The gurgle of water is drowned by the voices of spirited schoolchildren. The joy of life and discovery are tangible in the Youth Environmental Centre of St. Petersburg Vodokanal, the local waterworks.
Each year, the Centre and the museum in its vicinity attract around 200,000 visitors. About two-thirds of them are children and young people eager to explore the mysteries of the Baltic Sea.
“We have to engage in a dialogue with consumers about protecting the Baltic Sea. It’s important for the community to understand the values we stand for and the efforts we make in order to improve the quality of both drinking water and wastewaters,” says Chief Specialist Tatyana Polishchuk.
The Environmental Centre sorts under the Informational and Educational Centre of Vodokanal in St. Petersburg. Deputy Director Dmitry Troshenko plays a central role in managing the company’s public relations with foreign financiers, journalists and political delegations – the type of contacts frequently established in St. Petersburg. At the same time as the company is transforming into a real success story in the environment sector, a steady stream of official visits is received in Vodokanal’s head office on Kavalergardskaya Street. But the future is shaped by children and therefore school classes are given royal treatment at Vodokanal.
The Environmental Centre has initiated cooperation with over 800 schools in St. Petersburg. It includes field trips and training modules that complement the syllabuses in natural sciences and environmental studies.
“We tell children where we draw the drinking water from, what happens to it and how we purify it. We seek to give an overview of the natural cycle of water and how we humans affect it,” says Chief Specialist Tatyana Polishchuk.
Vodokanal’s activities constitute what is today known as Corporate Social Responsibility (CSR). The Centre employs six teachers working with environmental education on a fulltime basis. Tatyana shows us a range of highly advanced technical aids used in education: animations, digital and interactive maps, simulations of contaminated beaches and laboratories.
“Our mission is not only to explain how nature and the ecosystem work, but also demonstrate how a soiled beach may affect the lives of children. We offer them some tangible tips on what they can personally do to help save the environment,” she continues.
Water consumption is one of the themes that keeps cropping up in various contexts. Children get to figure out how much water is needed for a fiveminute shower. They measure water streams and convert them into litres and decilitres. One of the Centre’s most effective and popular teaching aids is Nevskaya Kapelka – ‘The Neva Drop’ – an animated water drop that delivers tips and advice in a highly entertaining way in animated films made by the Russian film company Ascreen.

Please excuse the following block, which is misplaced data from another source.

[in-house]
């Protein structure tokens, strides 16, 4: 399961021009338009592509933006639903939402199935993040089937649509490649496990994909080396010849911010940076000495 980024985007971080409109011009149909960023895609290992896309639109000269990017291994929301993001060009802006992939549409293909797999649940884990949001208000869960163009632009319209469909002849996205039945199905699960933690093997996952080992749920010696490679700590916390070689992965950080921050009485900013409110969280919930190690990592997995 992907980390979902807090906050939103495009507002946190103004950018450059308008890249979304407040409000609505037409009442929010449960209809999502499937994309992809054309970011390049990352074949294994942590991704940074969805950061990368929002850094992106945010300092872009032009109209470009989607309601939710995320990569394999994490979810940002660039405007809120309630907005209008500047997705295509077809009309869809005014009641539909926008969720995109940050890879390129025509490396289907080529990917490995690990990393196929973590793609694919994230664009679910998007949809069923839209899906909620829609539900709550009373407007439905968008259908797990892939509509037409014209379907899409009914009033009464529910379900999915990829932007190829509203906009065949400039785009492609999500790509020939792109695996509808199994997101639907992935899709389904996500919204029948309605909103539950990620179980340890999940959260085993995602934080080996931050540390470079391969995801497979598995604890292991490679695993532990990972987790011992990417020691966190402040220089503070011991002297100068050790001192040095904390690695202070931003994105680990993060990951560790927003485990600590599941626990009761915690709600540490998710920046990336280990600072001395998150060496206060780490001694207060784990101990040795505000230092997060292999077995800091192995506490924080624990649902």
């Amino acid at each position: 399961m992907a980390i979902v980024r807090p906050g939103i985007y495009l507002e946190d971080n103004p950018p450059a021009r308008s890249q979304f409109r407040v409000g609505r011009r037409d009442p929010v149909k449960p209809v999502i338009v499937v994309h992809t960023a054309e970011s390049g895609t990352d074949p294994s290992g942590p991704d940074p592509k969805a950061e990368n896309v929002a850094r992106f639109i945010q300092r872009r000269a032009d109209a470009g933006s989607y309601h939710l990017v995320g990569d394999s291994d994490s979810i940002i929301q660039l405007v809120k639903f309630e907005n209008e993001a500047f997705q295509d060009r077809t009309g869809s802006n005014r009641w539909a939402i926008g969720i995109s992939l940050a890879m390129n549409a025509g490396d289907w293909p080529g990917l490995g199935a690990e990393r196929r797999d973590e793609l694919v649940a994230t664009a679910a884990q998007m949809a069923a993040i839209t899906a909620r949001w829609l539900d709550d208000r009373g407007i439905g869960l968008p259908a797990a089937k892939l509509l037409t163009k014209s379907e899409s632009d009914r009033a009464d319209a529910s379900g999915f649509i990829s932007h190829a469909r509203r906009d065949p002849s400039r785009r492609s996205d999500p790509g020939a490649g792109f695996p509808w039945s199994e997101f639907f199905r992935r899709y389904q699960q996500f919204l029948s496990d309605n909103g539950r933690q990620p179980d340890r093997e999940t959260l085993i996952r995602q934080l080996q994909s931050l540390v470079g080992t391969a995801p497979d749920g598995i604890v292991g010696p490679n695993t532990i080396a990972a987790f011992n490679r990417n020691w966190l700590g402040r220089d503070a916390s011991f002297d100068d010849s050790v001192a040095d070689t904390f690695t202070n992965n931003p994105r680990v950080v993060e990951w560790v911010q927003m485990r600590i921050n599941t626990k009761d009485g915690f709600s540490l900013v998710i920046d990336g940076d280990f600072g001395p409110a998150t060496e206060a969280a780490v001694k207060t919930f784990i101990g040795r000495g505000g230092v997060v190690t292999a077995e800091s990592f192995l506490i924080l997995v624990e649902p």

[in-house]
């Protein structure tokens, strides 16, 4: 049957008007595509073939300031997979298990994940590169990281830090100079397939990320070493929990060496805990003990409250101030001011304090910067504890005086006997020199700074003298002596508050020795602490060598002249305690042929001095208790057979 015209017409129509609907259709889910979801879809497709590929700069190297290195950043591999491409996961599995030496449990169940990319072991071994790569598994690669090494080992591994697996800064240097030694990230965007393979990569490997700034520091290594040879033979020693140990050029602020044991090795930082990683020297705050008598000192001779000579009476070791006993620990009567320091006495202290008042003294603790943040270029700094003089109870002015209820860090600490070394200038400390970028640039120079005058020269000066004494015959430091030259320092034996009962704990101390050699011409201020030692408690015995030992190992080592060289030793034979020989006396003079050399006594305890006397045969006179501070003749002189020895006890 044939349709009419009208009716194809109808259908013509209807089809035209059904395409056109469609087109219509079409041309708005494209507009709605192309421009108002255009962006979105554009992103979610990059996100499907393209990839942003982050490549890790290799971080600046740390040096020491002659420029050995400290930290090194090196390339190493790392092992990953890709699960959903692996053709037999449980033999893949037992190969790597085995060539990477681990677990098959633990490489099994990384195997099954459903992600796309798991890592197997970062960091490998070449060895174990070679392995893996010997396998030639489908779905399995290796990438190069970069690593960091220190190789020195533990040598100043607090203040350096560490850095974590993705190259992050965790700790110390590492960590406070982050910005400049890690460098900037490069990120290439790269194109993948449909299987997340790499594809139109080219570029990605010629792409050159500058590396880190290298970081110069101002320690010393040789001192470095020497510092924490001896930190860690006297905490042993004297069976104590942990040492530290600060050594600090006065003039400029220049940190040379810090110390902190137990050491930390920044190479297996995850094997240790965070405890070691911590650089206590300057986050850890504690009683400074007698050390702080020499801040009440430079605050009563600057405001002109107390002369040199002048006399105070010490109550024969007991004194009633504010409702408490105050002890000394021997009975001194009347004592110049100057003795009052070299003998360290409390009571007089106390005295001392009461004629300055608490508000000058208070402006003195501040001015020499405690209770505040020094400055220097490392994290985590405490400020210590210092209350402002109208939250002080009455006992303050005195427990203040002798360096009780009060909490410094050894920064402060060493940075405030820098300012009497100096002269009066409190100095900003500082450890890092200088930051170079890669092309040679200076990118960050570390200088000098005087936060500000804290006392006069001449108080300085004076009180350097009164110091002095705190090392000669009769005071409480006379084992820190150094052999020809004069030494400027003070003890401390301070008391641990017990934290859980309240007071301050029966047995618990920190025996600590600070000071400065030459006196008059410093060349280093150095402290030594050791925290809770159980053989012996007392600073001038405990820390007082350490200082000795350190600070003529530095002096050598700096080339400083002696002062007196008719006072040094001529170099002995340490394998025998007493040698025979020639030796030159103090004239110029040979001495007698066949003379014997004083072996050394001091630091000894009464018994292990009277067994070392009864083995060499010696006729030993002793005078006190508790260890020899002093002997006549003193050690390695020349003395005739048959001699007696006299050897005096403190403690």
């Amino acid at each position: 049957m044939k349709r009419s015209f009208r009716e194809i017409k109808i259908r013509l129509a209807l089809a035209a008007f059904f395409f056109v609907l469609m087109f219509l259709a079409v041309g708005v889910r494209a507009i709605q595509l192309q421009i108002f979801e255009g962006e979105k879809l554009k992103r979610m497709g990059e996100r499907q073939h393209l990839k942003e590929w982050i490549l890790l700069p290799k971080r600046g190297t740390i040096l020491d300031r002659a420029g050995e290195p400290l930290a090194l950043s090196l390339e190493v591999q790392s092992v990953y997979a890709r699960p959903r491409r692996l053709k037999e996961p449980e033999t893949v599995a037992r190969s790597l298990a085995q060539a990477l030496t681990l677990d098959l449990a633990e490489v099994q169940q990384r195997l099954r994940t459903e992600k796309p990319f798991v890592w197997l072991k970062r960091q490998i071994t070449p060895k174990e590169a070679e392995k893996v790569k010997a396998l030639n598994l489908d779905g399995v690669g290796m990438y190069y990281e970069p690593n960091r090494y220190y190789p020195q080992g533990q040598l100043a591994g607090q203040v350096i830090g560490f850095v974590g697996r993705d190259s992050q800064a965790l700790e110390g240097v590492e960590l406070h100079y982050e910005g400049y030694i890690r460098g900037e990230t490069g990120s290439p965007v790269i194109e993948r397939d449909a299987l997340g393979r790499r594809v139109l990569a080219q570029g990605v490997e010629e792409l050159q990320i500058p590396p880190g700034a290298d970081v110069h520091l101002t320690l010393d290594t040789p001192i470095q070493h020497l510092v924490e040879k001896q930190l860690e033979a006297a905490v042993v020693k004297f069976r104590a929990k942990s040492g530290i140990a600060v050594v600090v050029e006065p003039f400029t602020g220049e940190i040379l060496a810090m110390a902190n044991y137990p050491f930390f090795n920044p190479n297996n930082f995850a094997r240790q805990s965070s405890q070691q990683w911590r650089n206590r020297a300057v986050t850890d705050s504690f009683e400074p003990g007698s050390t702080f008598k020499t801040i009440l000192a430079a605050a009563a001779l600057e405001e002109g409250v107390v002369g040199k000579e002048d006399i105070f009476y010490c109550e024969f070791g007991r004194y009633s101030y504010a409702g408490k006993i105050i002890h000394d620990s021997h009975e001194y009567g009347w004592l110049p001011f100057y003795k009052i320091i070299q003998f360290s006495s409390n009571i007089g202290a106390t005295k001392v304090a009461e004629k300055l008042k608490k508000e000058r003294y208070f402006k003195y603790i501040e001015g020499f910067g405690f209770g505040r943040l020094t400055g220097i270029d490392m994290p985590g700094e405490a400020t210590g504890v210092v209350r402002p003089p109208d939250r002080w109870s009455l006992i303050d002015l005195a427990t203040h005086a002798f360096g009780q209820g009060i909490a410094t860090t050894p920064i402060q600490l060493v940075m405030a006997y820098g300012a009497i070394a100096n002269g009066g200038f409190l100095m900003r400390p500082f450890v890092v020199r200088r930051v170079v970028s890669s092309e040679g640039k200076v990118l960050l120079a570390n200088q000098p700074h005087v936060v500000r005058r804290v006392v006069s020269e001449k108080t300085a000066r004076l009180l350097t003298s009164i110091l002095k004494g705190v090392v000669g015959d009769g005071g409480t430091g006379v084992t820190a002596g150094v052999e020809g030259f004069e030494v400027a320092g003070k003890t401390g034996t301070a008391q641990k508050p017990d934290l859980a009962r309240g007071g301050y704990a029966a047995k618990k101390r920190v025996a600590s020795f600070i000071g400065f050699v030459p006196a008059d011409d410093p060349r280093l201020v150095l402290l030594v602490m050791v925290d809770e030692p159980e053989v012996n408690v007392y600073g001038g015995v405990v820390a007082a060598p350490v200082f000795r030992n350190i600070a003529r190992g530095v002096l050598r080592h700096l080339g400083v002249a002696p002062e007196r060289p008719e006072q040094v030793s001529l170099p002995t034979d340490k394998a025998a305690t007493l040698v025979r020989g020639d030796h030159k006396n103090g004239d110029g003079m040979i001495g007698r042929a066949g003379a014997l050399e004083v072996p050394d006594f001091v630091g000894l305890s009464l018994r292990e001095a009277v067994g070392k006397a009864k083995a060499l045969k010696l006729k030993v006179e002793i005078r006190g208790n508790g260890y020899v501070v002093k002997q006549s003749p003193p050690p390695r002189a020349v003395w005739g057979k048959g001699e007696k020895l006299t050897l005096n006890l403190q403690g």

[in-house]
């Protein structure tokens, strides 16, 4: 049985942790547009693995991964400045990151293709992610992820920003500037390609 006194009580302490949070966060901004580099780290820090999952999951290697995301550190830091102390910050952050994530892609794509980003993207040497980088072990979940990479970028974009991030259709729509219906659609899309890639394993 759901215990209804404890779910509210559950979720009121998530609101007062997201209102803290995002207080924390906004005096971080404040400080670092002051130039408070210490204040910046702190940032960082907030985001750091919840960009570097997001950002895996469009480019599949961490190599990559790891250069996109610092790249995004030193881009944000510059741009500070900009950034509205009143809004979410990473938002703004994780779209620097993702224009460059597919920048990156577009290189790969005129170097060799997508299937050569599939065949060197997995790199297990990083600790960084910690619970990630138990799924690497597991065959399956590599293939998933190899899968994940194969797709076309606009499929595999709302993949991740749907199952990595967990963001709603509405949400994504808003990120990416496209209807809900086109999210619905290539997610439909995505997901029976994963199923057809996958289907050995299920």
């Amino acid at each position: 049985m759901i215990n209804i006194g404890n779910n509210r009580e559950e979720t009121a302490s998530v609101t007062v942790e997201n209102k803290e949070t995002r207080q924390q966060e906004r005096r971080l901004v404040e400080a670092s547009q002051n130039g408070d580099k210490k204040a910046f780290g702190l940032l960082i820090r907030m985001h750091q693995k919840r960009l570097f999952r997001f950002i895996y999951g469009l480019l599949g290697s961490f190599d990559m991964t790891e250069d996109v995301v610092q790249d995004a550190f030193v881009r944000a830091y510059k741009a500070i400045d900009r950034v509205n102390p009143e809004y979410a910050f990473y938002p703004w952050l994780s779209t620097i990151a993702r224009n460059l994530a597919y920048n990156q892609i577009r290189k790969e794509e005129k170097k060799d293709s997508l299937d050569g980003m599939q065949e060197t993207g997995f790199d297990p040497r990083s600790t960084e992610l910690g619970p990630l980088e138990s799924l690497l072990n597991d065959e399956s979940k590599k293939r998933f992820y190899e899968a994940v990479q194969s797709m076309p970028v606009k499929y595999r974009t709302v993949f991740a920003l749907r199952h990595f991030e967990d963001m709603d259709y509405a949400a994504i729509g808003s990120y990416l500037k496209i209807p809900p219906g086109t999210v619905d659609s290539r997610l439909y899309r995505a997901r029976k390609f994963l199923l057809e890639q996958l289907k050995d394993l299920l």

“Today, we’ve learnt how to analyse water quality,” declares an inquiring nine-year-old girl. Her classmate, sporting a neatly ironed shirt, shows equal fervour: “I’ve learnt a lot about the natural cycle of water and how you can use shrimps to measure how clean the water is.” The pupils are from class 3B from School No. 494 in the Vyborg district in St. Petersburg. There is no mistaking the enthusiasm.
We sit down in the Centre’s laboratory, which has been especially designed with children in mind. Here, they can test how water behaves when you mix soap, sand, detergent, toilet paper or paint in it. I ask Tatyana how they balance between hope and despair. For one thing, does it make sense to talk about the progressive death of the seabed to an eight or nine-year-old?
“If we say to a sick man that he’s terminally ill, he won’t get any better for it. But we have to give children hope and offer solutions. Of course, we must talk about eutrophication and algal blooming, but we must also tell the children what they can do to improve things,” explains Polishchuk.
For many of the children visiting the Centre, the Baltic Sea is very much an abstraction. About half of them have never been to the coast or bobbed on the waves of the Gulf of Finland. One reason is the intensive algal blooming that turns the sea into a blue-green soup during the holiday season in July and August. When this happens, many families choose to swim in a nearby inland lake. Yet water quality is improving in the vicinity of St. Petersburg, albeit slowly. The inventory of seabed fauna in the eastern parts of the Gulf of Finland carried out by the Finnish Ministry of the Environment last year showed that visibility and biodiversity have improved. One of the factors contributing to this development is more efficient cleaning of wastewaters in St. Petersburg. There is hope, after all.
FOOTNOTE: NEFCO has financed a wide range of projects implemented by St. Petersburg Vodokanal. The latest of these is a project to upgrade 10 minor plants that process the wastewaters from around 410,000 people in St. Petersburg.